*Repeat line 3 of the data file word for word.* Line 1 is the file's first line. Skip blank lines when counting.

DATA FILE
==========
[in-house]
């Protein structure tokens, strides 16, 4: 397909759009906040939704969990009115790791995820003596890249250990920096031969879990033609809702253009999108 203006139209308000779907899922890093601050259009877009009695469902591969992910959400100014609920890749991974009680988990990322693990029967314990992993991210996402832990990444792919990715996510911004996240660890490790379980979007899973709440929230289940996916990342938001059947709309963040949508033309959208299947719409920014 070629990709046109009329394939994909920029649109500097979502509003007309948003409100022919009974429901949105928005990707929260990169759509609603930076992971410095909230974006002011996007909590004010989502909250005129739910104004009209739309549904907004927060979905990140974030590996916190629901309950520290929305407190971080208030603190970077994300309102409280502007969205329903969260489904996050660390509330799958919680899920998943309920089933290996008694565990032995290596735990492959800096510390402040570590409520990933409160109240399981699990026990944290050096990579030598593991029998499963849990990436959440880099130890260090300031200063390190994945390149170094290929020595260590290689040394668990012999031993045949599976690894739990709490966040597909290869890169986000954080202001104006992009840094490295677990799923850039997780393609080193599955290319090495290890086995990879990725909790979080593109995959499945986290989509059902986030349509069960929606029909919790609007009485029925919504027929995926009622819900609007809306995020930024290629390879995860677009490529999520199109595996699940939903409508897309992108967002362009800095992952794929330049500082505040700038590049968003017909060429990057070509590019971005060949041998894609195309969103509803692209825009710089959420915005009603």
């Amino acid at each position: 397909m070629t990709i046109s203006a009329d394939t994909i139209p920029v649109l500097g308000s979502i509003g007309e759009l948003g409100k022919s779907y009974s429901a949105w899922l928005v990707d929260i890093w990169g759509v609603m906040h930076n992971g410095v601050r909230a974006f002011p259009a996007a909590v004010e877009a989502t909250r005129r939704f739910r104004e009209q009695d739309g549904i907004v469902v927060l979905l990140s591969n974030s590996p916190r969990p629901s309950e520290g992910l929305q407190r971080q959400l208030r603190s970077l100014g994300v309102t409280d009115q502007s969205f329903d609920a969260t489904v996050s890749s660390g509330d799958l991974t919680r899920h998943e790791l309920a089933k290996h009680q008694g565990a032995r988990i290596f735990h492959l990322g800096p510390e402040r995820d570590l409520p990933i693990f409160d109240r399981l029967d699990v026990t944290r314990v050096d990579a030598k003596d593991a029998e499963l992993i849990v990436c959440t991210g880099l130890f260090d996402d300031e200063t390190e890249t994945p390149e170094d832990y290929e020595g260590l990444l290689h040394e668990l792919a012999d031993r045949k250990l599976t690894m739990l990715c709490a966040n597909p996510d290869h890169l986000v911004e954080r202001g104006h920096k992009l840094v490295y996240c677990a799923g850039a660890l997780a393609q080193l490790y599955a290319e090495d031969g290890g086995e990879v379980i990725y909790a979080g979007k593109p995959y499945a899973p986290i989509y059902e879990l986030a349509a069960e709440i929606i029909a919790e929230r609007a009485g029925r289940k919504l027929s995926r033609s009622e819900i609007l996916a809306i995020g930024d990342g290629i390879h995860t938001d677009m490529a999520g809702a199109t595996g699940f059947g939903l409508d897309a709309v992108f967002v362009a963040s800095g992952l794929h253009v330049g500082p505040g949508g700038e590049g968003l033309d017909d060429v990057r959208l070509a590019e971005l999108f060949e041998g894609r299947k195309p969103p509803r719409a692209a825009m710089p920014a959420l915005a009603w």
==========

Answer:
């Amino acid at each position: 397909m070629t990709i046109s203006a009329d394939t994909i139209p920029v649109l500097g308000s979502i509003g007309e759009l948003g409100k022919s779907y009974s429901a949105w899922l928005v990707d929260i890093w990169g759509v609603m906040h930076n992971g410095v601050r909230a974006f002011p259009a996007a909590v004010e877009a989502t909250r005129r939704f739910r104004e009209q009695d739309g549904i907004v469902v927060l979905l990140s591969n974030s590996p916190r969990p629901s309950e520290g992910l929305q407190r971080q959400l208030r603190s970077l100014g994300v309102t409280d009115q502007s969205f329903d609920a969260t489904v996050s890749s660390g509330d799958l991974t919680r899920h998943e790791l309920a089933k290996h009680q008694g565990a032995r988990i290596f735990h492959l990322g800096p510390e402040r995820d570590l409520p990933i693990f409160d109240r399981l029967d699990v026990t944290r314990v050096d990579a030598k003596d593991a029998e499963l992993i849990v990436c959440t991210g880099l130890f260090d996402d300031e200063t390190e890249t994945p390149e170094d832990y290929e020595g260590l990444l290689h040394e668990l792919a012999d031993r045949k250990l599976t690894m739990l990715c709490a966040n597909p996510d290869h890169l986000v911004e954080r202001g104006h920096k992009l840094v490295y996240c677990a799923g850039a660890l997780a393609q080193l490790y599955a290319e090495d031969g290890g086995e990879v379980i990725y909790a979080g979007k593109p995959y499945a899973p986290i989509y059902e879990l986030a349509a069960e709440i929606i029909a919790e929230r609007a009485g029925r289940k919504l027929s995926r033609s009622e819900i609007l996916a809306i995020g930024d990342g290629i390879h995860t938001d677009m490529a999520g809702a199109t595996g699940f059947g939903l409508d897309a709309v992108f967002v362009a963040s800095g992952l794929h253009v330049g500082p505040g949508g700038e590049g968003l033309d017909d060429v990057r959208l070509a590019e971005l999108f060949e041998g894609r299947k195309p969103p509803r719409a692209a825009m710089p920014a959420l915005a009603w």